• Attempt #5 -- You know what they say -- the 5th time is the charm. Using a stylus and score board, I debossed stripes randomly across the panel -- of course, covering the one stripe that had caused all this mess in the first place. 

Building the Card:

To create the accordion base, I cut a piece of card stock to 7.25 x 5.5" and then scored it on the long side at 0.5", 1", and 1.5" from both ends. That leaves a 4.25 x 5.5" panel in the center.
I folded on the score lines, like an accordion, and then reinforced those folds with a bone folder. I trimmed 1/8" off the left and right sides of the bird panel and then glued it inside the base. Then, I glued the window panel onto the accordion part of the base. 

To add a bit more interest, I added a few Gina K Dewdrops to the embossed background. 
Singularly, I could pick out flaws in each piece of this card, but together, it makes a lovely scene. 

Masking a Scene:

Remember, I don't have many supplies for scene building, right? 

Picture this: an early morning sunrise, where the moon is still in the sky. You're walking up a hill, knowing that, just on the other side of that hill, the sun is beginning to rise above a peaceful lake. Ooh. Aah. 

Okay, enough. Let's do this.
I started with the moon, stamping the Altenew Mini Moon near the top of a white A2 panel. I used SSS Fog ink for both layers of the moon, so the texture would be subtle. To create a hilly foreground, I cut a mask using a die from the Simon Says Stamp Layered  Hills set, and then I inked below the mask using Gina K Black Onyx ink. I then masked the moon and the black hill, so I could ink blend the sky.

Starting at the bottom, I ink blended Gina K Lemon Drop and Peach Bellini, SSS Fog, and three Gina K blues: Powder Blue, Blue Denim, and In the Navy. The SSS Fog ink was necessary to transition between the peach and blue without creating a muddy color. 
Let's address the elephant in the room, shall we? I have no idea what a moon should really look like. When I removed the mask, something was amiss. I had tried to leave a bit of a glow around the moon with lighter blue ink, but I don't even know if the glow is in the right place. I had also wanted the moon to be a bright sliver with the rest of the sphere in shadow but, well, you see how that worked out. Since the moon was clearly not what I'd hoped for, I blended on more SSS Fog ink to create a shadow on the back/bottom of the moon. With any luck, the recipient will be moon-ignorant, too.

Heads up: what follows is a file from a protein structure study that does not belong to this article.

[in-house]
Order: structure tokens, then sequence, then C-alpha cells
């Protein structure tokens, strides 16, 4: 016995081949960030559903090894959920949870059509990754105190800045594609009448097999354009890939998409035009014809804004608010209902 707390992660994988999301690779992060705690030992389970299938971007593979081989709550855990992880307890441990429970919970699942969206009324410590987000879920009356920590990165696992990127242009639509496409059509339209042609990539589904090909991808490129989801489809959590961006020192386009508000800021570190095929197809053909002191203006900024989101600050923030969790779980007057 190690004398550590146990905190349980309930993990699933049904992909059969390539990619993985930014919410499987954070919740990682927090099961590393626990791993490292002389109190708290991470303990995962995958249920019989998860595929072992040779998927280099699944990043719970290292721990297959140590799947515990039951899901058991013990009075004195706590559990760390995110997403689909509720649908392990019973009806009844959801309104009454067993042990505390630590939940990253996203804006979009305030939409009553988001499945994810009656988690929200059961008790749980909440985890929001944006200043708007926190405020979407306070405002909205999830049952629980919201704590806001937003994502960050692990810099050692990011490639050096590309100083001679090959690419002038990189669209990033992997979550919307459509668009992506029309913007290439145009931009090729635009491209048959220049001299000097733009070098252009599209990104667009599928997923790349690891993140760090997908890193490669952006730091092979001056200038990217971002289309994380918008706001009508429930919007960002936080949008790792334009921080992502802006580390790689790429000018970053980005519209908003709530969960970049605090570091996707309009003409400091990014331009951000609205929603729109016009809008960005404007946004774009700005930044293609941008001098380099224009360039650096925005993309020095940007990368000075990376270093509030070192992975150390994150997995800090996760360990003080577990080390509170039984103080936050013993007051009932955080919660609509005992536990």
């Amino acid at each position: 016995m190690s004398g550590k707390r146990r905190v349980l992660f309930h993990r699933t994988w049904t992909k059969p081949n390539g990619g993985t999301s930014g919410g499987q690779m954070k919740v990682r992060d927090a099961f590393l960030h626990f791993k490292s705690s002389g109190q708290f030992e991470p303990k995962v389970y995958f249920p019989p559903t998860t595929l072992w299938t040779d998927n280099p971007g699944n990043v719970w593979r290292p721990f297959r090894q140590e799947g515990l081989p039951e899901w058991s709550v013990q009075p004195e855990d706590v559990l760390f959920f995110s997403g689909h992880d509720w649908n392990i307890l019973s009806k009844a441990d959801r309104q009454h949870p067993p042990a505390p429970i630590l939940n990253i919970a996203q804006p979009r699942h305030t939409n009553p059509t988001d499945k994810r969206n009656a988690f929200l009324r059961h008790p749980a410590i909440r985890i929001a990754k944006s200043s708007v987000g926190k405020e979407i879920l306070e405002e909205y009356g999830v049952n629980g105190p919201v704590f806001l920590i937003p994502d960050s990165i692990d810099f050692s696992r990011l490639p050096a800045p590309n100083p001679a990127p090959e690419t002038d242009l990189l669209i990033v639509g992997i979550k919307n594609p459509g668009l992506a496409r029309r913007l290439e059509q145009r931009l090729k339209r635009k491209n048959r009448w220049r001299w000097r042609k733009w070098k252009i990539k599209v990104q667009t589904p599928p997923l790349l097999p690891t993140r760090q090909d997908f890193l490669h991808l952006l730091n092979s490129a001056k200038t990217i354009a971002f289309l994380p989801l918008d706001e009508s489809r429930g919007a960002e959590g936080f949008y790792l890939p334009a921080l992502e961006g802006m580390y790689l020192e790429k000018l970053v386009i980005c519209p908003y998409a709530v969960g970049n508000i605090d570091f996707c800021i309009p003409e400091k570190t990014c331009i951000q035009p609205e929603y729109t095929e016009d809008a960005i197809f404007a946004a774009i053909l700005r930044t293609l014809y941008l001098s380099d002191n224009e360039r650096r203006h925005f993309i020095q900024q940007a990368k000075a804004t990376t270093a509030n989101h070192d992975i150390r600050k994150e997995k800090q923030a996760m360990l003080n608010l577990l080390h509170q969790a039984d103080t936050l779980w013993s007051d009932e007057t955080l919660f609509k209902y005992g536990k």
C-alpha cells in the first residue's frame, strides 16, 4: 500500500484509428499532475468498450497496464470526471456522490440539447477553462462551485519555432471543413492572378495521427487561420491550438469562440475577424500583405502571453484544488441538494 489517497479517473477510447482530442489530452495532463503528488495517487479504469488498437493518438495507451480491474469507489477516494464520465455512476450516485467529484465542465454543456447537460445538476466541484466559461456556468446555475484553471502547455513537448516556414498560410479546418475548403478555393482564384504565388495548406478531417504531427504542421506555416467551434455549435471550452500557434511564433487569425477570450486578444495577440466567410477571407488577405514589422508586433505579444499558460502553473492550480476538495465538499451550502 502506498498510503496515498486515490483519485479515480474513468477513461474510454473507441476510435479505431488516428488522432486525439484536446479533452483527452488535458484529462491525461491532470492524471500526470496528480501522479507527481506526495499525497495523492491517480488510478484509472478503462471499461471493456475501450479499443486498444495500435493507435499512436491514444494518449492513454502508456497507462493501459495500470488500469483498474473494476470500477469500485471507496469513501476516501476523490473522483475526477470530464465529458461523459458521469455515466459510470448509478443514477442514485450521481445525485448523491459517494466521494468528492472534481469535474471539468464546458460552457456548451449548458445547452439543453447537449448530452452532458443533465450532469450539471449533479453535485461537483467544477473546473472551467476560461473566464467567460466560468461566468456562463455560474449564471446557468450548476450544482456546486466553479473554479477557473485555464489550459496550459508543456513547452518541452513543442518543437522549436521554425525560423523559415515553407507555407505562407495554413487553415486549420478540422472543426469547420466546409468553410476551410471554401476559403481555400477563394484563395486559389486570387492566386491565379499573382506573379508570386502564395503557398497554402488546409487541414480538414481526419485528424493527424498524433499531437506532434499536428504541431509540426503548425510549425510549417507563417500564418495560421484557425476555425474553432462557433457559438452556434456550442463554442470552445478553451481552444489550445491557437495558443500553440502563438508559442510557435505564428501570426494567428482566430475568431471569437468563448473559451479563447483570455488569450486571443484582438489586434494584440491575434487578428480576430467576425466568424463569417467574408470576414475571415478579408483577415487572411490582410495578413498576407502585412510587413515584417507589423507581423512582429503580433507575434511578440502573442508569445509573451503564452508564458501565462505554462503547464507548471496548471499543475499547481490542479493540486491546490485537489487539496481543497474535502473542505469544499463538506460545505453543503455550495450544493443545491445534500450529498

To create the idea that some elements (the foliage) are in the foreground, they have to be larger than life. Using Gina K Black Onyx ink, I stamped several florals from the Altenew Garden Silhouette stamp set. Now, these florals are intended to be in a vase, but by only stamping the floral fluff and not the stems, they work as waterfront brush. 
Finally, I stamped a sentiment from the Altenew Garden Silhouette set, curving it slightly so it would follow the arc of the hill.

Is there a Lesson Here? 

I don't know. Maybe. It's no secret we are our own worst critic. I know that someone else will look at these cards and think they are fantastic. And I will continue to see every blemish, every design flaw, every bit of weird. Because, even now, as I look at this blended sky, I want to run to my craft room and add some pink to cover up the gray. Because it's still not right. Still not good enough. 

This is probably one of those do as I say, not as I do moments. Be kind to yourself, okay?

Thanks for stopping by!